This was a matter of time, given that they could do regular transistors and graphene is much simpler. What will be interesting, however, is what people do with this. There have been all kinds of interesting attempts at novel engineering (liquid crystal memories, for example) that either never got funded to completion or ended up going nowhere.

    The latter is as it should be. There is no point in research if you know the results beforehand. It is merely fraud to only do what you know will work. The former is typical bigotry against those who actually do the real work in society.

  • Re:Pros and cons (Score:5, Interesting)

    by wierd_w (1375923) on Saturday November 26, 2011 @04:56AM (#38173528)

    I can see a rather clever toy being made using this technology.

    Imagine for a moment, that you have a simple robot chasis like hardware platform, with a flat ribbin cable type connector that is really really wide (like the kind that attaches the keyboard inside a laptop, or the ribbon going to the optical head assy of a dvd drive, only much wider.). It is meant to accept all the electronic innards of the robot other than actuators and external ports and battery pack on a printed sheet of slightly textured plastic, that has a commercially inlaid edge connector on one side that fits the really wide flat ribbon connector, and on the other a specially notched corner, or some other orientation feature.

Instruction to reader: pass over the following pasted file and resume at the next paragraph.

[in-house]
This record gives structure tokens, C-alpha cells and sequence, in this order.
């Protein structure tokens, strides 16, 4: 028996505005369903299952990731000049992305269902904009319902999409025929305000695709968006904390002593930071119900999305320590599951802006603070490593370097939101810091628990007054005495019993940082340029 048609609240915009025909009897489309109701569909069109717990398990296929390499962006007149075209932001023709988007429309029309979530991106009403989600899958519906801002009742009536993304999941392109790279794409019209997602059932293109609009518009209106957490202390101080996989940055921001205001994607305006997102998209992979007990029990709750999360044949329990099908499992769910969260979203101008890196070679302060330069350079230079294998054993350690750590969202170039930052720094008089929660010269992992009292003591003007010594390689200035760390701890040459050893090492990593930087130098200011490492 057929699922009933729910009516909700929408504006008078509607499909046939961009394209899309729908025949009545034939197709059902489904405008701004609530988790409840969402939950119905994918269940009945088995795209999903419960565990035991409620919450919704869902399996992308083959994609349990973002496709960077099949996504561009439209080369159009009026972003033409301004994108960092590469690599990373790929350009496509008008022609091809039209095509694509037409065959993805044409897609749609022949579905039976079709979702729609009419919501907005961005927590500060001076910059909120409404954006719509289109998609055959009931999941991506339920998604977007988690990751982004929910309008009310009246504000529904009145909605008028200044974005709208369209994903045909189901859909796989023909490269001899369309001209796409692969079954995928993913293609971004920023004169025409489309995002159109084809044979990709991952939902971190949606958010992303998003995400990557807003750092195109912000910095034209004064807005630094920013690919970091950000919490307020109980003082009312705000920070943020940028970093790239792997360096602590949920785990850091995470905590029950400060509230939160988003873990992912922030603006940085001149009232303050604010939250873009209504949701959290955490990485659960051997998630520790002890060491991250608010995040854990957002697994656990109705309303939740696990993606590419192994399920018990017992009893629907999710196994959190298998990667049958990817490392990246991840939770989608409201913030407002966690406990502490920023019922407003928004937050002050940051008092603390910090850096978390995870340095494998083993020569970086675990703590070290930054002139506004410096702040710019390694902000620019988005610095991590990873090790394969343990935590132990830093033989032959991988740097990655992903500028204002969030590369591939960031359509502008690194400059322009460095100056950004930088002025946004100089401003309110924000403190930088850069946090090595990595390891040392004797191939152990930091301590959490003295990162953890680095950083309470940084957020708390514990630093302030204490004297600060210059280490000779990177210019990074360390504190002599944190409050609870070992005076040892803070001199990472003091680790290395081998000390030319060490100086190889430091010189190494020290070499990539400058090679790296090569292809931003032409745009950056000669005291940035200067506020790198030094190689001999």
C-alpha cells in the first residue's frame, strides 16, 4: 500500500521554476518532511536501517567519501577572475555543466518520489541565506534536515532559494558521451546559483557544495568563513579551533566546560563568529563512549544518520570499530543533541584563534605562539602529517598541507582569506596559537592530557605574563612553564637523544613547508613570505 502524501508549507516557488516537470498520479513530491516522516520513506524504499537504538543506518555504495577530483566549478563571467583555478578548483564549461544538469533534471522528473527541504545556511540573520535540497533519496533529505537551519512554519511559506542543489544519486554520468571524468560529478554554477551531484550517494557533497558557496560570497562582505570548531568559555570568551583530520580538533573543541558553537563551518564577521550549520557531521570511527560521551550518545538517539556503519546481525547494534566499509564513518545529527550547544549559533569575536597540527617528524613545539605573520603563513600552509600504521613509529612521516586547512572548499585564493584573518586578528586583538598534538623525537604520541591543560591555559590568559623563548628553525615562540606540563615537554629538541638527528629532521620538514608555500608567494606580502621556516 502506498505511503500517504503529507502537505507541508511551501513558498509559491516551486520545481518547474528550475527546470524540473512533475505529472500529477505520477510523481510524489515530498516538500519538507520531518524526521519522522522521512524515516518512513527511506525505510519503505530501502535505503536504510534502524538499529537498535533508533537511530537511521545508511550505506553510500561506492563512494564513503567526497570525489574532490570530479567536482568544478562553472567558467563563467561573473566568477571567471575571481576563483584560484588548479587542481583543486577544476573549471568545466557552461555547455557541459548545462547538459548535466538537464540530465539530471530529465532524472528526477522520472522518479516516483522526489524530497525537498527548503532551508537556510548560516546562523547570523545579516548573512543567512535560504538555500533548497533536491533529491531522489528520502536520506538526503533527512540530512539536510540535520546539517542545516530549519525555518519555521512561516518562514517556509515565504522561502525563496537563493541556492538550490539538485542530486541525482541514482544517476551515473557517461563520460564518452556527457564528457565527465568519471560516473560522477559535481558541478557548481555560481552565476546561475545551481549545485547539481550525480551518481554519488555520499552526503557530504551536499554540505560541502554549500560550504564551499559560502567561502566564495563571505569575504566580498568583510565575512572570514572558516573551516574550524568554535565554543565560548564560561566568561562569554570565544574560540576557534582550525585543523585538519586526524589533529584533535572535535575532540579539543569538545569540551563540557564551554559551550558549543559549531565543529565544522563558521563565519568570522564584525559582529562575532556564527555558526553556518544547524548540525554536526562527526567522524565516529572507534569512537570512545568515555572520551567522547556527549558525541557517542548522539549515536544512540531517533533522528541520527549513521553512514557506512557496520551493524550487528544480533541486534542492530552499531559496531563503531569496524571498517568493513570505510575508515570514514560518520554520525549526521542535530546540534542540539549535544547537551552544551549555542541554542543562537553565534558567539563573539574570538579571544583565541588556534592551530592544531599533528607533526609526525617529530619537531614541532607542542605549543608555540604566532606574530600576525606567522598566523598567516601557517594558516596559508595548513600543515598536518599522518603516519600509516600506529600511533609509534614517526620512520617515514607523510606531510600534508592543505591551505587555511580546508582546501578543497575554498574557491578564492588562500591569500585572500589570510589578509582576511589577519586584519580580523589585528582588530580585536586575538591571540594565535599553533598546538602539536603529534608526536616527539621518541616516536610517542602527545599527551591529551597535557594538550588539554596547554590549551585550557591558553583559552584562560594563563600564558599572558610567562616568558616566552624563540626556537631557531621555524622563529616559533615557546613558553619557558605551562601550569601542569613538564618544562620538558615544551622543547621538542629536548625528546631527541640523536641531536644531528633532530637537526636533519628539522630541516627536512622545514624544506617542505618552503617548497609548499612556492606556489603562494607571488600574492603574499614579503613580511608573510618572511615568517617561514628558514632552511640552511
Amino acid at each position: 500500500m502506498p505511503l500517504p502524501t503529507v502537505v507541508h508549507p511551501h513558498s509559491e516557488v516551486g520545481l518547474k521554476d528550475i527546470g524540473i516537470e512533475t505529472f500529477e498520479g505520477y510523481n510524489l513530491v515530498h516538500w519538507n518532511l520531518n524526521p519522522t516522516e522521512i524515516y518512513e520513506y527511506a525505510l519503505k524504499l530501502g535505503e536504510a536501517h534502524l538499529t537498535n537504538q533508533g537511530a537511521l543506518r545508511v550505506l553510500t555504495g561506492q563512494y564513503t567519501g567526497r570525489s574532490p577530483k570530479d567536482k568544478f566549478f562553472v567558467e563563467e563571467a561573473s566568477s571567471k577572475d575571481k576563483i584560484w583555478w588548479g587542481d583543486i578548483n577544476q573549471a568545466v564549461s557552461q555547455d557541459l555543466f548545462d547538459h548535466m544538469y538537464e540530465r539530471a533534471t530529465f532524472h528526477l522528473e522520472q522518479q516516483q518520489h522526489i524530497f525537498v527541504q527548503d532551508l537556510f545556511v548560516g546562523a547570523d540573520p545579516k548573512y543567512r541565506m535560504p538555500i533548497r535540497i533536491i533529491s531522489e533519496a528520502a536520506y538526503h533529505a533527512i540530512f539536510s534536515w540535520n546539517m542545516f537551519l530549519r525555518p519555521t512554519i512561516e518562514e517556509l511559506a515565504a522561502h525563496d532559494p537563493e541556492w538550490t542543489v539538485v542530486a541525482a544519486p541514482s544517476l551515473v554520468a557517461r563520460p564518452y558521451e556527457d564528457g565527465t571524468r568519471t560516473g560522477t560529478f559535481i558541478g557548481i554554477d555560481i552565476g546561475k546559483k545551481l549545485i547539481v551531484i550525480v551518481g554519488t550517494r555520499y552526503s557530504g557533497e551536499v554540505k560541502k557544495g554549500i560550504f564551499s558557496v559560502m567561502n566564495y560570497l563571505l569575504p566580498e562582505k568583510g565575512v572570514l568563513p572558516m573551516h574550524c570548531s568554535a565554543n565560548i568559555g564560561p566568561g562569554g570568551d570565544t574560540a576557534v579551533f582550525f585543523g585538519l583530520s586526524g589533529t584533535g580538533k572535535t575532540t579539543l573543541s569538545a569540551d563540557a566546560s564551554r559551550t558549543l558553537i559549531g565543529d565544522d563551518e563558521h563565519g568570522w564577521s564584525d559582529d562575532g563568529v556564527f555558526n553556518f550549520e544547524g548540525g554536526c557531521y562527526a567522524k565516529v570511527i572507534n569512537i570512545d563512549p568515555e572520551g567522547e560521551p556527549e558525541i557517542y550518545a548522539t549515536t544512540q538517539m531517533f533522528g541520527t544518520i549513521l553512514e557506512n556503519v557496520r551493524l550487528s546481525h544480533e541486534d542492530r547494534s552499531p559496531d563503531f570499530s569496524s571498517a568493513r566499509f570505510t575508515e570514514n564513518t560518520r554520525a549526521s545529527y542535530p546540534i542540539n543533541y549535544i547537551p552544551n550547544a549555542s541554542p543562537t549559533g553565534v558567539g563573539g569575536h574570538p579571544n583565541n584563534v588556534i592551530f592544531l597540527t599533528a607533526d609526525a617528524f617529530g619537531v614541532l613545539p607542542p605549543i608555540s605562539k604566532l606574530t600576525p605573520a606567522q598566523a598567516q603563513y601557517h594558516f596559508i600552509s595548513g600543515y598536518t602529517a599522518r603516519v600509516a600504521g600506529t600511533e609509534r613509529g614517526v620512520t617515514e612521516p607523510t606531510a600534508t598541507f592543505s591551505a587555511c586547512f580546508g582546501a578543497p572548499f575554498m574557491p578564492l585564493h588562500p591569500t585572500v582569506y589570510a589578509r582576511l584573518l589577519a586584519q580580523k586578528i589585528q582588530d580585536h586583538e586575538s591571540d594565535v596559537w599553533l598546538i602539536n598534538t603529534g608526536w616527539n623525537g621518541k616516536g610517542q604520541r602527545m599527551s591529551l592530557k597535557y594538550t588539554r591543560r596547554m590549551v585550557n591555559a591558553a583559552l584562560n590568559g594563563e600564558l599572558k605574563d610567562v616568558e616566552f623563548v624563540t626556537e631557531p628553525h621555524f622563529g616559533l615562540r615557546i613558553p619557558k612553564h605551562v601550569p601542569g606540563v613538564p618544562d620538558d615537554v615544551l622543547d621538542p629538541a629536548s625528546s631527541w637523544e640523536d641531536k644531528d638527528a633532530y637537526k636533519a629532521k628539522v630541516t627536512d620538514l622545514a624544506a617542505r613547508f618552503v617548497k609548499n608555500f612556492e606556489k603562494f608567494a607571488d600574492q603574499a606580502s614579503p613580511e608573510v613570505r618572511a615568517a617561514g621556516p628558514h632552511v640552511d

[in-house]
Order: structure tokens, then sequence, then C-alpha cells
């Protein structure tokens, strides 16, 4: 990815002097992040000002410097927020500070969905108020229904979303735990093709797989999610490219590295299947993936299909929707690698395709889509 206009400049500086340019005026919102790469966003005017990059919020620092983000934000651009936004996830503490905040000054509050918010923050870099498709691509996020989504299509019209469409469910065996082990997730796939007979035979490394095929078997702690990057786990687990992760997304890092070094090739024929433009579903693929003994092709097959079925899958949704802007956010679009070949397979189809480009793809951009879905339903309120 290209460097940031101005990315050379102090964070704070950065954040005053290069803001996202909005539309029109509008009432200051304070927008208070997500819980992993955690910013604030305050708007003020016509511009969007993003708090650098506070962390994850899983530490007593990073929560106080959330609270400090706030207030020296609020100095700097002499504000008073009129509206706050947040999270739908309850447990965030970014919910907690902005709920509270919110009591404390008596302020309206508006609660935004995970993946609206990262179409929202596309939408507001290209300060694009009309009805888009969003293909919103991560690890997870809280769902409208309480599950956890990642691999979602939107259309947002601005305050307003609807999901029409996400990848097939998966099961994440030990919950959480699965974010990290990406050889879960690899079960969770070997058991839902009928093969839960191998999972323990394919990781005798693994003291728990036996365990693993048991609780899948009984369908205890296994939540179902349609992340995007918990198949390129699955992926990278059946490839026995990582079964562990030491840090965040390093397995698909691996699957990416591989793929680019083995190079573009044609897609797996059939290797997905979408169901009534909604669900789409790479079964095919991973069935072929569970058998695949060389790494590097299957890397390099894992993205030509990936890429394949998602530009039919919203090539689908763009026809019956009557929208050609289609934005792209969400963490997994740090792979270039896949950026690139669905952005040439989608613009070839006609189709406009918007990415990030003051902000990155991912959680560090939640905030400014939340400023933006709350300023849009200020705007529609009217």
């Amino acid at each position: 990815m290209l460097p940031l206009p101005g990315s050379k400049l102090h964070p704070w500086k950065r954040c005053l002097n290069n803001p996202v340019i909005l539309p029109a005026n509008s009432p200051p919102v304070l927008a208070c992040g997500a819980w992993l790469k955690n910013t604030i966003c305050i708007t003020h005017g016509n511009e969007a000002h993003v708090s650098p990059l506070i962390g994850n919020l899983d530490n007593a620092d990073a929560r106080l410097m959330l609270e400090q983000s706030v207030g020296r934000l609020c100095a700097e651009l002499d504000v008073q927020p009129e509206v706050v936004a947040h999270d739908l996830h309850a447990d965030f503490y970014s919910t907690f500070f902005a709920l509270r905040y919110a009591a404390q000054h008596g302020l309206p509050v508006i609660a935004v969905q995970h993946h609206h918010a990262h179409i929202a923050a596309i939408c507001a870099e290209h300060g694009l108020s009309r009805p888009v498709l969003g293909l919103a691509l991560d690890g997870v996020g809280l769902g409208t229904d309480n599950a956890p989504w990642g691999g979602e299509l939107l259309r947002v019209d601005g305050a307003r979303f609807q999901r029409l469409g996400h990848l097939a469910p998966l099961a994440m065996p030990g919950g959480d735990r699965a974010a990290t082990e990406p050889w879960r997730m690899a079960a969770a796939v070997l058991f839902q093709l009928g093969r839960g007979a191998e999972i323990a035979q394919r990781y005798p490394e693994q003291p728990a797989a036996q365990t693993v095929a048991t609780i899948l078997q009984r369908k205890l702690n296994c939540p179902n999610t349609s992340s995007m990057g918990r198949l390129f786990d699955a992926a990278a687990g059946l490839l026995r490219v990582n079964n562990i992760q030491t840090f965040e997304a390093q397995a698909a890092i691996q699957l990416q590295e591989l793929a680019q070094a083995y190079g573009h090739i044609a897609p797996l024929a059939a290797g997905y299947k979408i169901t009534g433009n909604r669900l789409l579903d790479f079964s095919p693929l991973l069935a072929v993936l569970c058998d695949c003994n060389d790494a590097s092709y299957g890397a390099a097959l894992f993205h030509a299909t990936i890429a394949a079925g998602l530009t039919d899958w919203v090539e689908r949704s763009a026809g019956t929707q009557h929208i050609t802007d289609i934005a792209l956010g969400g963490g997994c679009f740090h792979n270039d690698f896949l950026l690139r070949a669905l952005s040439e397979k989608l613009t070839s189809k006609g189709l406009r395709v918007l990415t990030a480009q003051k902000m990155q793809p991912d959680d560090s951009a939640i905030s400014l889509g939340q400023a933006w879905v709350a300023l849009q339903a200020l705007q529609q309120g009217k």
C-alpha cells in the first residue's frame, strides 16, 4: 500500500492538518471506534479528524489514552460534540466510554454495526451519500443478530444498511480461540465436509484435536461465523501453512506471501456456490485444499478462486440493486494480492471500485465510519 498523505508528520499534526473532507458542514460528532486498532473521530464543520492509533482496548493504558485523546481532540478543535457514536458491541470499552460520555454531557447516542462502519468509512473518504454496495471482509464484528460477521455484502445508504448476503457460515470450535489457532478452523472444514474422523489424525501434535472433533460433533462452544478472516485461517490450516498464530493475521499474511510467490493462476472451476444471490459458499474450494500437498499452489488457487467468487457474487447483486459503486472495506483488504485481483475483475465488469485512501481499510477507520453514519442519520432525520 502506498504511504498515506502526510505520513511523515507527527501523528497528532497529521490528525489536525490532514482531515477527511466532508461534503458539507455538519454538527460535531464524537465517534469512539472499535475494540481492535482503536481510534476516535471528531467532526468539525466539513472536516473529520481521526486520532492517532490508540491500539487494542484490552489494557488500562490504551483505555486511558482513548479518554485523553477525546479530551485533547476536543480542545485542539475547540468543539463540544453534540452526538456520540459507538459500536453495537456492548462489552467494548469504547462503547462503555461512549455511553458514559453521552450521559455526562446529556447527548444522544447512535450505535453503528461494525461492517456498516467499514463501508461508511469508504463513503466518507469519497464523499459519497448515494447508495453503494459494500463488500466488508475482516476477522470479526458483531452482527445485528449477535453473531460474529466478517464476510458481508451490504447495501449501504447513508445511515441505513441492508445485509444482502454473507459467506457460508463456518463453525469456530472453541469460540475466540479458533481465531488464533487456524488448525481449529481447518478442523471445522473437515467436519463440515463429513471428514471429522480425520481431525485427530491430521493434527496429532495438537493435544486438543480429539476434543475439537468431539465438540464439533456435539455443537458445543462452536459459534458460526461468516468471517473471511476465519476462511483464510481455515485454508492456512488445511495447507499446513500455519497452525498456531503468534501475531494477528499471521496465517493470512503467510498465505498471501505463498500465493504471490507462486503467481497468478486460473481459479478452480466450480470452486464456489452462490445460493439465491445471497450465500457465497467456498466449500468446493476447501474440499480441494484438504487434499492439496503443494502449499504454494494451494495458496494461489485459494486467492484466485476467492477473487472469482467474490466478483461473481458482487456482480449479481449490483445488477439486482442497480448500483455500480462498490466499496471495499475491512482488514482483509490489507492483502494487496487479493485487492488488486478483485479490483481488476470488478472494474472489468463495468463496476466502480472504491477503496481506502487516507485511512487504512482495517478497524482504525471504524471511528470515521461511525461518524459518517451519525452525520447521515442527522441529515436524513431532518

The sheet is meant to be cleaned, like a dry erase board, but with a special solvent. This makes the sheets reusable.

    The printer loads the sheets, which could be printed on both sides if desired, and prints circuits and traces that lead to the inlaid metal edge connector pads.